I beg DocFest to ban UNAFF programs from the festival in the future. I wrote a diatribe on the back of my ballot but there were no volunteers collecting them. Undoubtedly, they had assumed the film was over given mass exodus that occurred throughout the preceding two hours.


When viewing films in a theater, I frequently feel out of step with society (particularly San Francisco society). I felt this quite acutely after viewing Going on 13. The film follows four Bay Area girls from ages 9 to 13. The girls appear to come from lower socioeconomic levels and according to the copy, they were “urban girls of color.” Ariana was African American, Isha was Indian American, Esme was Latina and I guess Rosie was Latina too. I didn’t find their growing pains that painful. None of their families seemed to be hurting too much for money. They all had loving parents (I think Rosie came from a single parent home).

They had issues like any pre-teen. Rosie in particular seemed to be at risk. She was often truant from school and seemed to have trouble socializing. She spent a lot of time in solitude at the library reading dark poems (I think she recited an Emily Dickinson poem). However, she had a very patient mother and is clearly intelligent. Ariana was a tomboy whose father and stepfather were absent. She seemed to have trouble interacting with boys. Esme was overweight. Isha had American sensibilities but strict Indian parents.

The film was poignant but nothing life-changing happened over the course of the four years for the girls. It was entertaining peek into the tribulations of growing up. However, after the film, Esme and Ariana were in the audience and took questions along with directors Dawn Valadez and Kristy Guevara-Flanagan. I think the girls are 17 now. Both seemed more poised and mature which is what you would expect when comparing 17 year olds to 9-13 year olds.

People in the audience kept telling Esme and Ariana that they were inspirational and role models. Both girls said they didn’t feel like role models. I think Esme said “I just grew up.” Out of the mouth of babes… Children are very resilient and given a stable parent, I think most kids turn out fine. We all have our foibles and shortcomings but the act of growing up should not be cause of inspiration.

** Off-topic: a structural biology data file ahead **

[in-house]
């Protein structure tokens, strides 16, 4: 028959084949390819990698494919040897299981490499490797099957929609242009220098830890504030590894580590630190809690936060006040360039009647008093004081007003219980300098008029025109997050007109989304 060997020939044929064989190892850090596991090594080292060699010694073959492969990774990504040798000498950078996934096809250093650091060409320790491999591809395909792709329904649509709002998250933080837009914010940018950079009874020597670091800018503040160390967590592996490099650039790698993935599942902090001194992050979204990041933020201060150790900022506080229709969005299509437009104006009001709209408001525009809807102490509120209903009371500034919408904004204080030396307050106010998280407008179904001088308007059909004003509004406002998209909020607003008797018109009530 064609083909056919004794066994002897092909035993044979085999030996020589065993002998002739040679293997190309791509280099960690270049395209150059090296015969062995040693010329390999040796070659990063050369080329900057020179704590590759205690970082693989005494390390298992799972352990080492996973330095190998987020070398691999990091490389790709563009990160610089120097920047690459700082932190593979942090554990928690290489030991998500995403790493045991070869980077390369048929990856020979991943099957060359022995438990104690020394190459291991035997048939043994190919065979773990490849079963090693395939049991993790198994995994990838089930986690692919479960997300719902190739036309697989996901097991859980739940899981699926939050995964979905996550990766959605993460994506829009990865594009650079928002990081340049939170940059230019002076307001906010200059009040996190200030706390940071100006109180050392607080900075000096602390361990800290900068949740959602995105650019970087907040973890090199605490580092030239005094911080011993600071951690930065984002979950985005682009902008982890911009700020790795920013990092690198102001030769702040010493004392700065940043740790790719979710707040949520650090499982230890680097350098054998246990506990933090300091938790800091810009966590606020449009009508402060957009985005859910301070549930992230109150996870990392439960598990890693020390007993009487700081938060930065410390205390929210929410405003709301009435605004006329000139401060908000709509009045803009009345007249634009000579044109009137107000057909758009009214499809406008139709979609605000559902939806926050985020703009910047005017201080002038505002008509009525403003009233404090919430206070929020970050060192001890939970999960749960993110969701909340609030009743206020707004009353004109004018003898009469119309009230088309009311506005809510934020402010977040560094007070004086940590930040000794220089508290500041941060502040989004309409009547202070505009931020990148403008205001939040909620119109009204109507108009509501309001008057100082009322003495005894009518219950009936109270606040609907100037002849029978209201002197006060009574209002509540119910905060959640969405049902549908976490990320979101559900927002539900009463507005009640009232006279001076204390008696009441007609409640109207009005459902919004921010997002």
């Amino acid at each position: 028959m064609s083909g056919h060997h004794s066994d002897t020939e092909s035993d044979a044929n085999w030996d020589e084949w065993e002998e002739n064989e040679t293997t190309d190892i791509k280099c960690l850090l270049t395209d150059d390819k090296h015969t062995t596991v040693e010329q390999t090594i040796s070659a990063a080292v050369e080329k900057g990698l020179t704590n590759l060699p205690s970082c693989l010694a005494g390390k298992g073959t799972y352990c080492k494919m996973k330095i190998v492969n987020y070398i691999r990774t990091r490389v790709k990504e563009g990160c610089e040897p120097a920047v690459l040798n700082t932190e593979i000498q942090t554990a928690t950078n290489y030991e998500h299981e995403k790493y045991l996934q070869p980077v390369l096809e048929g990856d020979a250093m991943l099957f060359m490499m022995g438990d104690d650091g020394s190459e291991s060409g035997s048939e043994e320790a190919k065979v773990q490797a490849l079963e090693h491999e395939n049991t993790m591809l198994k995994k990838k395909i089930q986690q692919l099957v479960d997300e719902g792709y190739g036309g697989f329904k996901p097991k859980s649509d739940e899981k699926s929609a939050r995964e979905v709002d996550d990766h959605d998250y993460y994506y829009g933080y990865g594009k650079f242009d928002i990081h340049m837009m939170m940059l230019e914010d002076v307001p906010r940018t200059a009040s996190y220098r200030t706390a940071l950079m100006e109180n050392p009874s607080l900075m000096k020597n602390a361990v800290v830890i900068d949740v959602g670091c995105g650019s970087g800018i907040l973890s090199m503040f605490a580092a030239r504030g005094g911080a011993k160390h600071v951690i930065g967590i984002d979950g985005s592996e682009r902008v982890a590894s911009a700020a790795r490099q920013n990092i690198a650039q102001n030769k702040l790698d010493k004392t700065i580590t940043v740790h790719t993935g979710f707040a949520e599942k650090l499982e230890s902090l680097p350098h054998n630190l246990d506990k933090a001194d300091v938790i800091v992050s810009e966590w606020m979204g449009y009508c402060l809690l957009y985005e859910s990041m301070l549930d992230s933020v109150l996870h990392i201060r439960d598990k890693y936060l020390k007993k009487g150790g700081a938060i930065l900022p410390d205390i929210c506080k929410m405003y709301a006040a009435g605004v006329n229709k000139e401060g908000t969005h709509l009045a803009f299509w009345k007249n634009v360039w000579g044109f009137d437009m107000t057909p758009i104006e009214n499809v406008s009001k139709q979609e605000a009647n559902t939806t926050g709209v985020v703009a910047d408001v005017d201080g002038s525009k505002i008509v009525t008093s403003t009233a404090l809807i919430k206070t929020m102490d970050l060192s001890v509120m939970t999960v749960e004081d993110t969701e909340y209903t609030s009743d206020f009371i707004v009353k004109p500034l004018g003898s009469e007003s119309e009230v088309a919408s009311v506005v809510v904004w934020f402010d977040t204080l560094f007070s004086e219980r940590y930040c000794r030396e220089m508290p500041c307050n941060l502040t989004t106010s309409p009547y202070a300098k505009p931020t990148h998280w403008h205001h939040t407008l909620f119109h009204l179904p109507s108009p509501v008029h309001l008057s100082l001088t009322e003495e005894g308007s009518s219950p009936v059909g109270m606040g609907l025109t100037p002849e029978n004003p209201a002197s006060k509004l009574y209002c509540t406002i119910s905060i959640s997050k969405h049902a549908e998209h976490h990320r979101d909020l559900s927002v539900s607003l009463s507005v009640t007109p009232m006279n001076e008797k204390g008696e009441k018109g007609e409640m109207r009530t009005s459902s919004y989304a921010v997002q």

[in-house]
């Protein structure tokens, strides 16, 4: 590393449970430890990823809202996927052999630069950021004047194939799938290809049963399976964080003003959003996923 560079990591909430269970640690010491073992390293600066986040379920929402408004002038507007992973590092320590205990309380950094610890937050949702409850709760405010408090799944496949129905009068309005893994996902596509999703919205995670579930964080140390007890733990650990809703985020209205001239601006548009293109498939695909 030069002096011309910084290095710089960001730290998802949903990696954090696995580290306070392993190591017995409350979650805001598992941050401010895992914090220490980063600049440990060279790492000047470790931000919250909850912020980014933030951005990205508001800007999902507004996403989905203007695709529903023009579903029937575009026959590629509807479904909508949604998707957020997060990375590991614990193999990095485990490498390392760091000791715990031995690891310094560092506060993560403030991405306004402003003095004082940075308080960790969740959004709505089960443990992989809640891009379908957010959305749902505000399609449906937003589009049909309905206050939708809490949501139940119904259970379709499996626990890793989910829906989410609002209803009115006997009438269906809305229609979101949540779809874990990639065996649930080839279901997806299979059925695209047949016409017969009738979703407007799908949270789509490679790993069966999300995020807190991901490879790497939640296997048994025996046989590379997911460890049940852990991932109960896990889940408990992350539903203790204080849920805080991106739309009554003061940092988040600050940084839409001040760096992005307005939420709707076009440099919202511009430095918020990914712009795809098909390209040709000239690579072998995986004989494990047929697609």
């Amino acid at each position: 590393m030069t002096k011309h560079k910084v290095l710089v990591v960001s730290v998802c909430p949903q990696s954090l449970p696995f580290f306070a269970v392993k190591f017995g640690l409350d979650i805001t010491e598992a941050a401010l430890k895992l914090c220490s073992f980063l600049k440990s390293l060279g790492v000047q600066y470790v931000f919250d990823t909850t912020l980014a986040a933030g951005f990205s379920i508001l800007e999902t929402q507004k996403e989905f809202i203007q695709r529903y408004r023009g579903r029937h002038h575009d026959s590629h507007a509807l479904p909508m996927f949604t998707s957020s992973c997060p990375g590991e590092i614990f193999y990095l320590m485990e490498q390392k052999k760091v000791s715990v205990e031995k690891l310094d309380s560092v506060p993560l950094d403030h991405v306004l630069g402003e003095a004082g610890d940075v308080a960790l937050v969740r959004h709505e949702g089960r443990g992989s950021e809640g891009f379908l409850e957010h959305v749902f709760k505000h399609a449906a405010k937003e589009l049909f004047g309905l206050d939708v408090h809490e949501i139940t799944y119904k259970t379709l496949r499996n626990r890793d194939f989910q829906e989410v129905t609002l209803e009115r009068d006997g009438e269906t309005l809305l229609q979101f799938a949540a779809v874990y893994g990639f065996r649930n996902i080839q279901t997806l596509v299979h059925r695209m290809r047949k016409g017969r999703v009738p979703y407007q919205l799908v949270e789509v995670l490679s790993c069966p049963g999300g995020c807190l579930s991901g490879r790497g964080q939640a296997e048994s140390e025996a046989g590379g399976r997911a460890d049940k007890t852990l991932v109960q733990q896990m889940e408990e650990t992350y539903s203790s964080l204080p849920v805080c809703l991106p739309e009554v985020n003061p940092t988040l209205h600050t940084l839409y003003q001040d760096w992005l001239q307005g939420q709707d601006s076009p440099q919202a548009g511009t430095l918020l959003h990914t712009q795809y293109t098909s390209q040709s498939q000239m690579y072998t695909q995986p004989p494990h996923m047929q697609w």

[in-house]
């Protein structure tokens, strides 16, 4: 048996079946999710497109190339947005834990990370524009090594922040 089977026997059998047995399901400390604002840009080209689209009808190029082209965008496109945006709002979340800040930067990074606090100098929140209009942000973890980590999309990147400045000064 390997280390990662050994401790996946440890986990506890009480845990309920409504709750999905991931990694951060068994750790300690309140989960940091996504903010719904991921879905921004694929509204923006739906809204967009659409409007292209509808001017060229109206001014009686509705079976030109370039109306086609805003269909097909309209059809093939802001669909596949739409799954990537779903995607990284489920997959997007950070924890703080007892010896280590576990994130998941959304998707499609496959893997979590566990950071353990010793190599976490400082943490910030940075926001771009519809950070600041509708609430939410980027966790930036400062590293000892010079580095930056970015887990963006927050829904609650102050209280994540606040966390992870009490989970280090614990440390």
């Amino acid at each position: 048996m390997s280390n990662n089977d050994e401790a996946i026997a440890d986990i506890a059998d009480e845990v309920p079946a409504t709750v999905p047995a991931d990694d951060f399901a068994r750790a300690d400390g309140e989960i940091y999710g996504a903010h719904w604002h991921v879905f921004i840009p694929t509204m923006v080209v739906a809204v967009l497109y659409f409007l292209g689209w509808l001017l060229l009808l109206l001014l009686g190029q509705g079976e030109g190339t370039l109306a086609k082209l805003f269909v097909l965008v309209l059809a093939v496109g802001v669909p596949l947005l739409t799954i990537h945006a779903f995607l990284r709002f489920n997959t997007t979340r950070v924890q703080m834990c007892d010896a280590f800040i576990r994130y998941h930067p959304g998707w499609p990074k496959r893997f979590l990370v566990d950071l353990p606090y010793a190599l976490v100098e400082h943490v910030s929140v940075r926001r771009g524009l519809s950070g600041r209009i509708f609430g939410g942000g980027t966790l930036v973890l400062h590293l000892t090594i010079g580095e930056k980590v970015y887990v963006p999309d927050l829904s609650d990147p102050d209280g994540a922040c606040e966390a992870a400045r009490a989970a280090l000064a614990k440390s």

My criticism of the audience’s questions or nonchalance about growing up should not be interpreted negatively w.r.t. the film. The film provided an entertaining glimpse into four girls’ lives. There were funny moments, sad moments, happy moments, etc. – just like life itself.


Over My Dad’s Body was a fascinating mystery. Director Taliya Finkel’s father claims his brother (her uncle) is a Soviet spy. Shmuel Finkel emigrated from the Ukraine to Israel. His younger brother, Sterik, was in prison at the time. A few years later, Sterik immigrated to Israel also but Shmuel suspects the man claiming to be his brother is an imposter sent by the KGB to spy in Israel. Outlandish claim? Certainly but the KGB was known to do outlandish things. Wouldn’t a man recognize his own brother? Prison can change a man. Maybe there is some validity to Shmuel’s claim. It’s hard to believe him because he is a diagnosed schizophrenic. His ex-wife and three daughters are dubious although Taliya is the least dubious.

The film follows Taliya as she investigates her father’s claims in Israel and Ukraine. Proof is hard to come by in the Byzantine former Soviet state and Shmuel’s mental problem cloud opinions of him in Israel. Shmuel’s death adds a sense of urgency to her investigation. Sterik was the last person to see him alive. The cause of his death is strange. Sterik won’t speak on camera and his face is always blurred out. The capstone is the letter from the Israeli government stating that Shmuel had served his country but for security reasons, they could not disclose specifics.

The film leaves Shmuel’s claims open to interpretation but rather than being unsatisfying, it is in keeping with the man’s life and his family’s own unanswered questions.


Elvis in East Peoria - A petty, insecure woman hooks up with a shady, ex-minister cum Elvis impersonator and their pathetically funny but sad journey starts. The film is filled with Elvis songs so this film will probably not get distributed. Too bad, this was laugh, cry, shake your in disbelief film.

Chasing the Devil - This film was an expose on the ex-Gay movement. What does ex-Gay mean? There are reparative therapy programs to teach gay men to be straight. Some (many?) programs are run by charlatans and Christian fundamentalists. The most successful one (he appeared on Jimmy Kimmel) was a Moonie. One person involuntarily flicks his tongue throughout the film. That is a side effect of long-term use of psychiatric drugs.

Come on Down! - Who knew the lengths people will go to get on The Price is Right? Who knew Bob Barker had a gay following?

Enlighten Up! - This film is all about taking a yoga neophyte and transforming him via yoga. They visited master yogis in the US and India but no two people could explain yoga’s secrets the same way. There is something about “practice, practice, practice.” Also, it’s not what you do, it’s why you do it. I don’t think Nick Rosen understood yoga any better after the film and neither do I. It was fun to watch him try. For record, I am not a yoga practitioner. I think stretching and breathing train your body and mind. In particular, it focuses your mind on the body. By practicing repeatedly, the body movements are no longer fully controlled from the mind but rather from muscle memory. That allows the mind to seek or be receptive to other inputs which is the so-called transformation.